Security Check by Arthur C. Clarke is one of those short stories that is cute, unassuming, and simply fun to read. It is a compelling classic from one of the masters and a charming example of what archetypal science fiction looks like.
Once again, we return to the 1978 anthology “The Worlds of Arthur C. Clarke – Of Time and Stars,” from Puffin Publishing. The story first found print in January 13, 1956 issue of The Evening News. Then a year later in 1957, editor Anthony Boucher selected for the story for the June issue of The Magazine of Fantasy and Science Fiction.
The story surrounds the life changing journey of Hans Muller, a skilled craftsman who one day receives a television set from a bankrupt client as payment for his work. Not accustomed to such frivolous luxuries, Hans sits down and watches the programs to see what all the fascination is about. What he discovers is Captain Zipp, Commander of the Space Legion, a science fiction program full of alien beings, unusual planets and warring spaceships. At first he is draw in by this strange new fascination, but Hans quickly grows tired of the poorly produced show with their outdated sets, unconvincing wardrobes and cumbersome, not-so-realistic gadgets.
After presenting the producer with drawings of realistic designs and images more authentic than the original attempts, Hans is hired to bring the television show to a new level. The amazing thing is that the designs were so realistic, he soon draws the attention of two men who arrive at his workshop dressed in long overcoats and large hats obscuring their faces. They are from something called “Security” and insist on taking Hans away for investigation because the props he has designed are too similar to actual technology. And in the end, we learn that the two men are not from this world.
Security Check is a charming story that has the feel of a Twilight Zone or Outer Limits episode. But from a literary standpoint, the closing twist that Hans’ designs reflect actual alien technology allows the readers to ask themselves – just what else out there may mirror what we read in fiction. Looking much deeper, the story could be a metaphoric reflection of the literary art form itself.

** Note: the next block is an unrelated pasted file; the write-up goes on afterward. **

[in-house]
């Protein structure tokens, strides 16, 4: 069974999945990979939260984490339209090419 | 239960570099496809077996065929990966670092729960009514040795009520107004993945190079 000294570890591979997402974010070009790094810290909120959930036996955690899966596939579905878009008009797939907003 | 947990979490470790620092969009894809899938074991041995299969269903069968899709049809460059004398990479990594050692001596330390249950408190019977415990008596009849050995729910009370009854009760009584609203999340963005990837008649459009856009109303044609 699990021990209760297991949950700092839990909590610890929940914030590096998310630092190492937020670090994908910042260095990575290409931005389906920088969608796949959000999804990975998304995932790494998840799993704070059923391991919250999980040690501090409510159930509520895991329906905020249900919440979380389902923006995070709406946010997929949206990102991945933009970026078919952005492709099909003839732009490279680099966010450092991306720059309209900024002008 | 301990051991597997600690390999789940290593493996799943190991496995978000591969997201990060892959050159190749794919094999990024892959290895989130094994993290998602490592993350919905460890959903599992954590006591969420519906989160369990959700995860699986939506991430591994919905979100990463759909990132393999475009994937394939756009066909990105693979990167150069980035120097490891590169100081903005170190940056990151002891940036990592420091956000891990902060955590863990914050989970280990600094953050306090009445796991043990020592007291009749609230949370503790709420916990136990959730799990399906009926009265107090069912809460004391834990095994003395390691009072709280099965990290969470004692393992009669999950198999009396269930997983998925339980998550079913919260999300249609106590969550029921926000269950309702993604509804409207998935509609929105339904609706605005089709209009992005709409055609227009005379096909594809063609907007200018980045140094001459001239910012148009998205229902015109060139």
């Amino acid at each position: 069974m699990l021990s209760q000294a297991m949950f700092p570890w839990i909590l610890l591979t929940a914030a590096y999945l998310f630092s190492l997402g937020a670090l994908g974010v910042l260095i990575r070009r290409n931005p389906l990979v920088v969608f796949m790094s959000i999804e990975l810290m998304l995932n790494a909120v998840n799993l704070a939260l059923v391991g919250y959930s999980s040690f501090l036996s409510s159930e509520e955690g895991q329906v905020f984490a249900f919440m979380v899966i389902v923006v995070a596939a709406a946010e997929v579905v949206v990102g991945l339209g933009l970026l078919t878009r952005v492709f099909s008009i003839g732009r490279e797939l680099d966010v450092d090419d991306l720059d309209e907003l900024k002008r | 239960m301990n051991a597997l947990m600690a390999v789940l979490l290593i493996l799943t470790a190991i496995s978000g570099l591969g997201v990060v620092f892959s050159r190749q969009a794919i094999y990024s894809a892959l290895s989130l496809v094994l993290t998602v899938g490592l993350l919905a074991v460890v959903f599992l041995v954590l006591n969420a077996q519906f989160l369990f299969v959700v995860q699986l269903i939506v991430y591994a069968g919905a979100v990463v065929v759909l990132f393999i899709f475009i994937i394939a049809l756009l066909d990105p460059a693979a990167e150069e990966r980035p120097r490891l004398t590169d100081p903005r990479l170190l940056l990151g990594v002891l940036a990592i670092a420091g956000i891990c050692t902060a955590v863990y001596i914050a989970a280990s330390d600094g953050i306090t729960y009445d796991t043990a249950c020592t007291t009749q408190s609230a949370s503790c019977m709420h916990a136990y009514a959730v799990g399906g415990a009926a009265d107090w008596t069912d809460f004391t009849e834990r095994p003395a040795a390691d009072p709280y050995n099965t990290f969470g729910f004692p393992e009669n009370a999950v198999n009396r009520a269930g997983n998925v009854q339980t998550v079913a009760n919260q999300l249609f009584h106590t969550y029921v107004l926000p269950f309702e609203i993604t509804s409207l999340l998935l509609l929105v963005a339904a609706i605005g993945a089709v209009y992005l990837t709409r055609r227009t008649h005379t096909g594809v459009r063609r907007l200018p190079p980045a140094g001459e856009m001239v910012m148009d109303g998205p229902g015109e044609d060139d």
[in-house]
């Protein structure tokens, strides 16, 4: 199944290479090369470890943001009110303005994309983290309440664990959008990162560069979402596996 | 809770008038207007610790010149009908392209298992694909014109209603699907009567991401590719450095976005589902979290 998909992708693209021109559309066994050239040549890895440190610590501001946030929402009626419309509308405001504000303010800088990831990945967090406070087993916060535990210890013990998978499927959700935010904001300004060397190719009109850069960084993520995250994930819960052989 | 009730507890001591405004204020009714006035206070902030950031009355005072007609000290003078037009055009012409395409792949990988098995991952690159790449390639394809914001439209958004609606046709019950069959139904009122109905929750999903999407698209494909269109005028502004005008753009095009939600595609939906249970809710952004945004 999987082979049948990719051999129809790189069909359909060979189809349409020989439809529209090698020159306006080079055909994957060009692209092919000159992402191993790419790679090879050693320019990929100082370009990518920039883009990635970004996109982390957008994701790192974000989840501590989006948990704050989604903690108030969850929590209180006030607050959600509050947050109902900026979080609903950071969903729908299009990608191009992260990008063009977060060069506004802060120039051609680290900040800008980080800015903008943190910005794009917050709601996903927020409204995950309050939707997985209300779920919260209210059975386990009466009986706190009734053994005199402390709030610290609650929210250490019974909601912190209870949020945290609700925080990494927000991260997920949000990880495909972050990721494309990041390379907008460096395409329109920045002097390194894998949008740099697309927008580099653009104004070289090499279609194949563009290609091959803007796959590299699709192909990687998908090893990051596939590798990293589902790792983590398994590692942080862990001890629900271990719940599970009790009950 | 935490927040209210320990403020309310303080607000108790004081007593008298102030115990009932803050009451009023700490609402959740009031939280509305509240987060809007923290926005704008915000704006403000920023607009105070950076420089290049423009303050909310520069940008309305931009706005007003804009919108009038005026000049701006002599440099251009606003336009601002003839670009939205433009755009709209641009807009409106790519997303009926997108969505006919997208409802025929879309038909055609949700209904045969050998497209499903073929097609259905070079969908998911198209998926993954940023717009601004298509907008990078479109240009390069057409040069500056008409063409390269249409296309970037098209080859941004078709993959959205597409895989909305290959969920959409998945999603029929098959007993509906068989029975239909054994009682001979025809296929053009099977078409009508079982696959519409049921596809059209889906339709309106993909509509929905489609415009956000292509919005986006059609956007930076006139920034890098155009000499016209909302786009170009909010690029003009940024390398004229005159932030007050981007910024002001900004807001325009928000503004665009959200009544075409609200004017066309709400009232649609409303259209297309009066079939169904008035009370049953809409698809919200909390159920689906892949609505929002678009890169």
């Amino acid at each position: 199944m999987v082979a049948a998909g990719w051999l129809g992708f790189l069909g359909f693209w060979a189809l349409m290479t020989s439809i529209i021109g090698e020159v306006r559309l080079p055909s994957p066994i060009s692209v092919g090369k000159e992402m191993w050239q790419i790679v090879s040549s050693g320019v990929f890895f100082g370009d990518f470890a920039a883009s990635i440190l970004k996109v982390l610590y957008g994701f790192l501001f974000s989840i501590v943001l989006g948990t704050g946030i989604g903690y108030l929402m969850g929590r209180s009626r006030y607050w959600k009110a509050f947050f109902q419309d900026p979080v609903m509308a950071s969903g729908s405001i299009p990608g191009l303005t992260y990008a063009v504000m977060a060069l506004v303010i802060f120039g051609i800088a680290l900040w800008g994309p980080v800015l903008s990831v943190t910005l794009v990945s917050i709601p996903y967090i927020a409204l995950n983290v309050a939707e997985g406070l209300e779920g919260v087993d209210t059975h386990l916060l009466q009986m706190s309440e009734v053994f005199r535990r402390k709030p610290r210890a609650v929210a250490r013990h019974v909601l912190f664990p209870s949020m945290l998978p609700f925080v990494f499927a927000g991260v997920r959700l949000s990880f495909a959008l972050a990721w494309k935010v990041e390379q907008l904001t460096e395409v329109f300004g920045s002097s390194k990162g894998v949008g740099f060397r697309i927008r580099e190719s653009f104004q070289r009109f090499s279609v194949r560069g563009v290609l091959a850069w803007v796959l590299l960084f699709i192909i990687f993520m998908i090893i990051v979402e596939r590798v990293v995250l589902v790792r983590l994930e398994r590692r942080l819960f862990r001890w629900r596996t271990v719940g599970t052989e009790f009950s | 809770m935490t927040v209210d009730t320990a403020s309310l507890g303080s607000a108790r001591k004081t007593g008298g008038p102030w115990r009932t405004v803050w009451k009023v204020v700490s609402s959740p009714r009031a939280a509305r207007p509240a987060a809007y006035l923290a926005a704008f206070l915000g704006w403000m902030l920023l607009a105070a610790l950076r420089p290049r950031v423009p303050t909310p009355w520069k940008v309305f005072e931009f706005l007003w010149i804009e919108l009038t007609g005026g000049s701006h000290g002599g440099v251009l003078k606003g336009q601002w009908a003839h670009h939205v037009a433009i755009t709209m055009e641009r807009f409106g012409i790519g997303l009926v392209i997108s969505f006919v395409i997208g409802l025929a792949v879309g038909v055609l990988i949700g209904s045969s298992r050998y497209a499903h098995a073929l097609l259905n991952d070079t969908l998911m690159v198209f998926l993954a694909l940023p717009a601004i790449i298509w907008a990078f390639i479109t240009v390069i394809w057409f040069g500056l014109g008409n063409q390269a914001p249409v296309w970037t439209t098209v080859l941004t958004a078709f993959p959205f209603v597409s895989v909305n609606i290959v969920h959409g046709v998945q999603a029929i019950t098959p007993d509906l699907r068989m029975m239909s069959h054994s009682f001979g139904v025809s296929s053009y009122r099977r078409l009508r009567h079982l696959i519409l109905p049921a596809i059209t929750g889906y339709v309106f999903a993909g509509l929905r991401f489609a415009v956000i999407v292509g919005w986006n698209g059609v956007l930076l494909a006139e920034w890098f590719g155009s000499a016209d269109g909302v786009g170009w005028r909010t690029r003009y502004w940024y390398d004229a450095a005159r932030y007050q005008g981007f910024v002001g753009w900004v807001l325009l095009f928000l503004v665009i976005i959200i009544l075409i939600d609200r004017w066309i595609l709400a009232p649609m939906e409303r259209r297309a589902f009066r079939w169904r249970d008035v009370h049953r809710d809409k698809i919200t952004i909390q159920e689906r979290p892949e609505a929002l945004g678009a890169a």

Consider some passages from the opening paragraph…
“It is often said that in our age of assembly lines and mass production there’s no room for the individual craftsman, the artist in wood or metal who made so many of the treasures of the past. Like most generalizations, this simply isn’t true.”
Clarke himself was an artist of words. And like the character Hans, the author perfects his literary form through skill and experience. Hans did not like what he saw and took it to the next level. This could be the same issue with what Clarke read, so he was compelled to show the world how it should be done.
“He’s rarer now, of course, but he’s certainly not extinct. He has often had to change his vocation, but in his modest way he still flourishes. Even on the island of Manhattan he may be found, if you know where to look for him. Where rents are low and fire regulations unheard of, his minute, cluttered workshops may be discovered in the basements of apartment houses or in the upper storeys of derelict shops.”
Studying astronomy and sciences at an early age, Clarke eventually changed HIS vocation by opening up his imagination and flourishing as a writer. Without insinuating the “you can be anything” cliché, this could also reflect the acknowledgement of other writers out there and the humbling realization that
“He may no longer make violins or cuckoo clocks or music boxes, but the skills he uses are the same as they always were, and no two objects he creates are ever identical.”
This is an interesting line. It suggests that the final product may not be as pronounced or successful, but the same efforts are put into everything he writes – and everything he writes is original.
“He is not contemptuous of mechanization: you will find several electric hand tools under the debris on the bench. He has moved with the times: he will always be around, the universal odd-job man who is never aware of it when he makes an immortal work of art.”
Here, you might consider the change of technology over time. No matter how further along we’ve come or how inaccurate (or accurate in some cases) Clarke’s predictions may have been, the stories are still relevant, entertaining, and thought provoking.
Okay, a lot of these analytical points may be a bit far-fetched or obtuse, but these are some of the things that come to mind when reading some of the short works of legends. Clarke probably didn’t intend to link the literary process to a cute story about a skilled protagonist whose unique abilities draws the attention of aliens. But hey, wouldn’t it be cool if he did?